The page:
Alone, Enix blessed us with the Dragon Warrior, Star Ocean, Valkyrie and Act Raiser series. I could go on and list a ton of more games from other companies (and I probably should. It would prevent people from saying, “That’s a nice list, Randy, but you forgot games X, Y, and Z.”) but I’m sure most of you get my point.
Most JRPGs today feel too linear, the storyline is too shallow, the characters looks too much like characters created in the 1990s, and some of the women look too young and skimpy for me to be comfortable playing. Seriously… underage women acting overtly sexual in clothing that even porn stars would probably hesitate to wear is flat out creepy.
But I miss the days when you could head to your nearest rental store and pick up almost any JPRG off of the shelf, go home, and at least be satisfied for the weekend.
Speculating about the Star Wars prequels
This entry is far less tangible but far more geeky the rest of the entries in this list.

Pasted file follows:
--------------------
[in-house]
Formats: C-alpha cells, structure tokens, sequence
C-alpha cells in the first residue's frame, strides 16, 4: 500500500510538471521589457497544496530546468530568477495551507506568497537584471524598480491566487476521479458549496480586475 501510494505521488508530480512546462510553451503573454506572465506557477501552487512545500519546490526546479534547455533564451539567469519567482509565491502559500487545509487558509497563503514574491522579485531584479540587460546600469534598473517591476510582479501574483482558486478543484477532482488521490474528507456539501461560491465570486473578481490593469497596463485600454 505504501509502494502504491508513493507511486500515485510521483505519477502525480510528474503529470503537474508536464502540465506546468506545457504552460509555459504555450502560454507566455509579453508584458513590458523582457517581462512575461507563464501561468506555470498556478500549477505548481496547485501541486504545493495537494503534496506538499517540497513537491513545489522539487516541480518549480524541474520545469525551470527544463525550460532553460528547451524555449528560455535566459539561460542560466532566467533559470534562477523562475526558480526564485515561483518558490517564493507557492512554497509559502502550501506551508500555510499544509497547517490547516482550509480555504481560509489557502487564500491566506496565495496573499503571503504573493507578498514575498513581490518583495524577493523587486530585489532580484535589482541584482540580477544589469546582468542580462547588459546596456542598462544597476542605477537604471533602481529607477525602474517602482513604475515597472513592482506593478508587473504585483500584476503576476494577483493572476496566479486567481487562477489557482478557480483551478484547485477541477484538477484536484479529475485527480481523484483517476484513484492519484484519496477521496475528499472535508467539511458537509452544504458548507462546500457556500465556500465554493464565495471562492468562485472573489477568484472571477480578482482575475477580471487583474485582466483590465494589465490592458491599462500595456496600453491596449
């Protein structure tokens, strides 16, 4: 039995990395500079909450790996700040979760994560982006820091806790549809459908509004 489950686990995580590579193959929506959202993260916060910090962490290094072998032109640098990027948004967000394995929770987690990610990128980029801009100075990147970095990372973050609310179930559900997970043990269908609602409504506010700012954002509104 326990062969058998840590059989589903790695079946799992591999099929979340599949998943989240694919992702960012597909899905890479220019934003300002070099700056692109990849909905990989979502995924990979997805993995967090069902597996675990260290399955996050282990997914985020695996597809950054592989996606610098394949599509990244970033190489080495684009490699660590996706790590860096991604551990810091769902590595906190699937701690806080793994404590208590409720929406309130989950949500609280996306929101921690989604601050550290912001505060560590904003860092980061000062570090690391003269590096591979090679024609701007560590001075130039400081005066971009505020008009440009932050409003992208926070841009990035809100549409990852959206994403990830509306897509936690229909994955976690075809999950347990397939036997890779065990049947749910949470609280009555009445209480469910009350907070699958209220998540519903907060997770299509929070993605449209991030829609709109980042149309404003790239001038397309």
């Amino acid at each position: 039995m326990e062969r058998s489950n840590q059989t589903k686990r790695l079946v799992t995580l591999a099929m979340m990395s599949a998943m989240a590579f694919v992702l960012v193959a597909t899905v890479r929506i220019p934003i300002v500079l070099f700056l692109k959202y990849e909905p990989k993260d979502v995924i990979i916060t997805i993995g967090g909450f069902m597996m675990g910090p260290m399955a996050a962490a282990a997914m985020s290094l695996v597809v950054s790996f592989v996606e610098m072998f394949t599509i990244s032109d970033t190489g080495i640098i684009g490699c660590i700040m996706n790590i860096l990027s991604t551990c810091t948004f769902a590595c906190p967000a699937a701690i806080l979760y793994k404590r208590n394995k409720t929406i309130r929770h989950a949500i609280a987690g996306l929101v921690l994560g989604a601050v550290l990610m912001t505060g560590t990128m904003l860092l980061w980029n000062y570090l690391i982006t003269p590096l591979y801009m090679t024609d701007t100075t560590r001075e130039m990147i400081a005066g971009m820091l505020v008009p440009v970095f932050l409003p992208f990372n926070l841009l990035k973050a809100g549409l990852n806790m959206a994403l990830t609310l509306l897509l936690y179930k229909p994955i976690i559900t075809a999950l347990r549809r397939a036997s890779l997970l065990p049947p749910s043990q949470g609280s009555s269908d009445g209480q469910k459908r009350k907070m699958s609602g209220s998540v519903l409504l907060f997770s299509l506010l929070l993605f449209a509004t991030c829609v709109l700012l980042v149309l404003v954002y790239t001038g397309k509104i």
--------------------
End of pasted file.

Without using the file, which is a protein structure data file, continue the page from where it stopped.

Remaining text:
Back before the horrors of Jar Jar Binks, Hayden Christensen, and Jake Lloyd, most of the geeky world was abuzz with the possibilities of what George Lucas had in store for us. After all, the future…err… past was wide open!
Most of the Star Wars sequel novels that were written at the time were hitting the nail right on the head, especially the Timothy Zahn trilogy. The video games we were presented filled us with hope like Shadows of the Empire and the Super Star Wars trilogy. The Star Wars Galaxy trading cards gave us access to cool new Star Wars artwork along with little hints about what the prequels might be. And the cream of the crop was the Star Wars: Tales of the Jedi comic series.
Most fans are in a love-hate relationship with the re releases of the original trilogy in the theaters. Personally, I don’t give a crap who shot first, or how awkwardly Han steps over computer-Jabba’s tail. It was nice to have so many people openly excited about a topic so geekily taboo. And for that, I’m grateful for their re-releases.
Up until the release of the Episode 1: The Phantom Menace, we were absolutely on the edge of our seats waiting for what the prequels will be like. The trailers actually made the film look good. But then the films actually hit the theaters… and you all know the rest of that story.
But for a brief time in the 1990s, it was absolutely fun to be a Star Wars fan, and it was even more fun to speculate about what might be.